Trusted News for Credit Union Leaders
Credit Union Times
FEBRUARY 14, 2018 | VOL. 29 | NO. 5 | CUTIMES.COM
Trades Report Busy 2017 for CU PACs
Disruptive innovation isn’t just about
technology – it’s about doing things few
others dare to try. In this Focus Report, three
fearless credit unions inspire others to forge
their own unique paths to success. Y6
for CUs to
with care. Y8
ast year was not a regular election year, but you
couldn’t tell it by looking
at the political contributions made by CULAC — CUNA’s
political action arm.
CULAC contributed more than
$1.7 million to House and Senate
incumbents and challengers, according to Federal Election Commission records.
Among all political action committees, CULAC ranked ninth in
total contributions, making it the
largest among the financial services PACs.
NAFCU operates a much smaller PAC and it contributed $177,000
to House and Senate candidates.
But credit union issues were
hot last year, said Chad Adams,
NAFCU’s director of political affairs, citing regulatory overhaul
proposals, as well as tax, data security and housing legislation.
And many of those issues are
still pending before Congress.
“We tend to
contribute in the
$3 million,” Trey
vice president of
said. “It’s pretty
We tend to identify
a pro-credit union candidate in
What’s Next for the CFPB?
A federal appeals court decision
in late January upholding the
lawfulness of the CFPB’s independent, single-director design
will carry wide implications as
companies continue to challenge the agency and sets the
stage for a final showdown in the
U.S. Supreme Court.
The decision, upholding the
power structure at the agency,
won’t be the last word on the
case. Either side could decide to
take the dispute to the U.S. Supreme Court, and things could
get tricky there.
For the moment, the D.C.
Circuit’s ruling in PHH v. CFPB
keeps the status quo — the
president can only remove the
agency director for cause, not
at will, a protection that kept
the Obama-appointed director,
Richard Cordray, in power even
as the Trump administration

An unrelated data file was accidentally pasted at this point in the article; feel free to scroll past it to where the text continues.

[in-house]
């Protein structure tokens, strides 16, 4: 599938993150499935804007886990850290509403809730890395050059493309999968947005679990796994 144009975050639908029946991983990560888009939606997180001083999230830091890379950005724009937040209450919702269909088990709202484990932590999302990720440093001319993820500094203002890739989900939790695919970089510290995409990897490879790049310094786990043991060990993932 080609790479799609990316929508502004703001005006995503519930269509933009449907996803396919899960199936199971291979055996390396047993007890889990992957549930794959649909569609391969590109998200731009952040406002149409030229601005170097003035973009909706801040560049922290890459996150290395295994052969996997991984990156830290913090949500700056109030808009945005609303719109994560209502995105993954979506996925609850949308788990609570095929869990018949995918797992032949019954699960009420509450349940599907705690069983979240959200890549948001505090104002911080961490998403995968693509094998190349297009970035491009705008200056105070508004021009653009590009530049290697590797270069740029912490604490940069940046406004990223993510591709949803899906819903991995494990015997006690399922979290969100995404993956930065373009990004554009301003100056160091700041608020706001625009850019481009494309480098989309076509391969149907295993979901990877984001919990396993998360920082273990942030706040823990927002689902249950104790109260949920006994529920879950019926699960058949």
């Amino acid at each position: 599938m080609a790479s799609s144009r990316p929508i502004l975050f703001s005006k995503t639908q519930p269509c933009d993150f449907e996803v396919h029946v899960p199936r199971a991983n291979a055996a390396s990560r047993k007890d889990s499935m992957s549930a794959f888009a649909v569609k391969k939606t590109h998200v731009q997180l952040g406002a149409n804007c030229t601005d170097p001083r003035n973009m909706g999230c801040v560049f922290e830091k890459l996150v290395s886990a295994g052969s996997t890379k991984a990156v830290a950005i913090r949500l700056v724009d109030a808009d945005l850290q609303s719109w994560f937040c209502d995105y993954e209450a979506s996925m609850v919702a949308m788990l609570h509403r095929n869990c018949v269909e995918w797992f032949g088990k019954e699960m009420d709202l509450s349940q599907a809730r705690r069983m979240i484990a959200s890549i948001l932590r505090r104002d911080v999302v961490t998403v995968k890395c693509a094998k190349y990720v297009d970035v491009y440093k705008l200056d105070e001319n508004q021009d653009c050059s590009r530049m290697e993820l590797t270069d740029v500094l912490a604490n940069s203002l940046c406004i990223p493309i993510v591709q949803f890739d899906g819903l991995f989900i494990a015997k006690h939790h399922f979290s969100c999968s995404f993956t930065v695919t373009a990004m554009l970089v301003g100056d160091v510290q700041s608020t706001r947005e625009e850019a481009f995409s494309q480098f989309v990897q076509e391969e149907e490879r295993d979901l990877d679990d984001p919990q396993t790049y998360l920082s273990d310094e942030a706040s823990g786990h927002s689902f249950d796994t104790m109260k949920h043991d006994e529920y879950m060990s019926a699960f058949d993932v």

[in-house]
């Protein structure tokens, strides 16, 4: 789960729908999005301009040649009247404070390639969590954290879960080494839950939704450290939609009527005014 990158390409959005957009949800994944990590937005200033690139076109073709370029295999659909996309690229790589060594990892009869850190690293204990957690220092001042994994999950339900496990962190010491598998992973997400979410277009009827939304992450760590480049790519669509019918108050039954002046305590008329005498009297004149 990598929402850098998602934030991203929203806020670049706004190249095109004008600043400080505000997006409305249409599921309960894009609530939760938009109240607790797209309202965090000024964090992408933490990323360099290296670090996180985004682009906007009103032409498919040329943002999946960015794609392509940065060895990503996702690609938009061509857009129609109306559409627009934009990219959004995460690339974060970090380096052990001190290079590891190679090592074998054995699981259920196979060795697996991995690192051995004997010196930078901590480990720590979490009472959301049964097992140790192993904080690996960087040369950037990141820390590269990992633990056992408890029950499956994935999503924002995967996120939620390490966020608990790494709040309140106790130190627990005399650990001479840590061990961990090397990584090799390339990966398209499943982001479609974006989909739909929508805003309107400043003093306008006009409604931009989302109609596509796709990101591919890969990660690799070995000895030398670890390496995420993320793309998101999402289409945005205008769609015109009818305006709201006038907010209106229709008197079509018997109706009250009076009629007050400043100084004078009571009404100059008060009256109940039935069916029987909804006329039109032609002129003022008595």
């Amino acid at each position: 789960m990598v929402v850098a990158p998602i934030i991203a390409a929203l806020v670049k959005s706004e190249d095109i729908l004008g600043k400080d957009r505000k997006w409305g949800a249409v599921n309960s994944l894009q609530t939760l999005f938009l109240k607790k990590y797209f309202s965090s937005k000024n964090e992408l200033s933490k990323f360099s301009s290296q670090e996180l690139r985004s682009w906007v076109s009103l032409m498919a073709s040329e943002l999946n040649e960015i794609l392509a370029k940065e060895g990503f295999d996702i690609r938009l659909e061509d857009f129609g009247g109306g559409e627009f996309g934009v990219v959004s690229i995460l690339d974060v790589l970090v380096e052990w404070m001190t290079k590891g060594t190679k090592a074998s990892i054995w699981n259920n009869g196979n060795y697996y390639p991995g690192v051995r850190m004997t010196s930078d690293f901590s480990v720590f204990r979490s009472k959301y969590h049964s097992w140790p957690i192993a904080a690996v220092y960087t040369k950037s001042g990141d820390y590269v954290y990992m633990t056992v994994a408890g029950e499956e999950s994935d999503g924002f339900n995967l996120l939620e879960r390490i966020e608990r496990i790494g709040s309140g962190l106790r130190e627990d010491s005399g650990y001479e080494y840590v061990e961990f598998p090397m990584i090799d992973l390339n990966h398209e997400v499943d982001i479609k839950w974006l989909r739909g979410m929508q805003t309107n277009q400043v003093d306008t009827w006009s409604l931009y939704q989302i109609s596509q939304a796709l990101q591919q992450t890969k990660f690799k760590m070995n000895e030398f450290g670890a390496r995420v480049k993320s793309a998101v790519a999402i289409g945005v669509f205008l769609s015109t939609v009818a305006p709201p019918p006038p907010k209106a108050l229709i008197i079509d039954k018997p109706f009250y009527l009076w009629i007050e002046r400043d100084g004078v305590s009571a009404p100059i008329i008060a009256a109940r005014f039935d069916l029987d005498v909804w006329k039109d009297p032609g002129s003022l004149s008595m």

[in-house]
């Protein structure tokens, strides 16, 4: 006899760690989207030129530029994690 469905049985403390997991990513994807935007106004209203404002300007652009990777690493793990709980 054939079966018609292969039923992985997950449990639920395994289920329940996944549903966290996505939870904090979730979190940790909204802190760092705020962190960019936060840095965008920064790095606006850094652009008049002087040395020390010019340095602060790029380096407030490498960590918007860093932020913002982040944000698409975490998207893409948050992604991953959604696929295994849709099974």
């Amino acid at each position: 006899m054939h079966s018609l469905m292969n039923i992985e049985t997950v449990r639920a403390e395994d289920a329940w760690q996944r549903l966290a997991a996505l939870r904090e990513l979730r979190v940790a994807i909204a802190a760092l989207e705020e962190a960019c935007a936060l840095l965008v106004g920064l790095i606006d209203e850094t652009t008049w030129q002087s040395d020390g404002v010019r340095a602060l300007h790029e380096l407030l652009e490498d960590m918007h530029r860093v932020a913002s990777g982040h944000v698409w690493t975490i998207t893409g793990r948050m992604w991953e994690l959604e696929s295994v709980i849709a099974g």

faced pressure to fire him.
Mick Mulvaney, the White
House budget director, is the
interim leader of the agency.
(The Cordray-picked successor,
Leandra English, is suing over
What follows are three considerations about the fallout from
the ruling — and what might be
1. The Supreme Court is
probably the next venue, but
it’ll get tricky there.
The U.S. Justice Department,
under U.S. Attorney General Jeff
When it comes to any talk about
the potential impact of the recent
Federal Communications Commission’s decision to end net neutrality, what you may hear throughout
credit union land is nothing but the
sounds of silence.
Nevertheless, there are a few
credit union professionals who are
trying to sound the alarm and warn
the industry that the removal of the
net neutrality rules may lead to serious repercussions in operations,
payments and marketing. Net neutrality, enacted in 2015, prohibited
internet service providers from discriminating against any lawful content and applications.
Other credit union professionals,
however, don’t think credit unions
will be affected because their content, or the products and services
they provide, won’t necessarily become prime targets of abuse in the
absence of net neutrality.
To get a taste for how the net neutrality rollback can enrage consumers, credit union executives may
want to view an eye-opening video
produced by Burger King.
But first, to fully appreciate the
video’s effectiveness, it’s important
to understand that the rollback of
net neutrality rules will mean that
internet service providers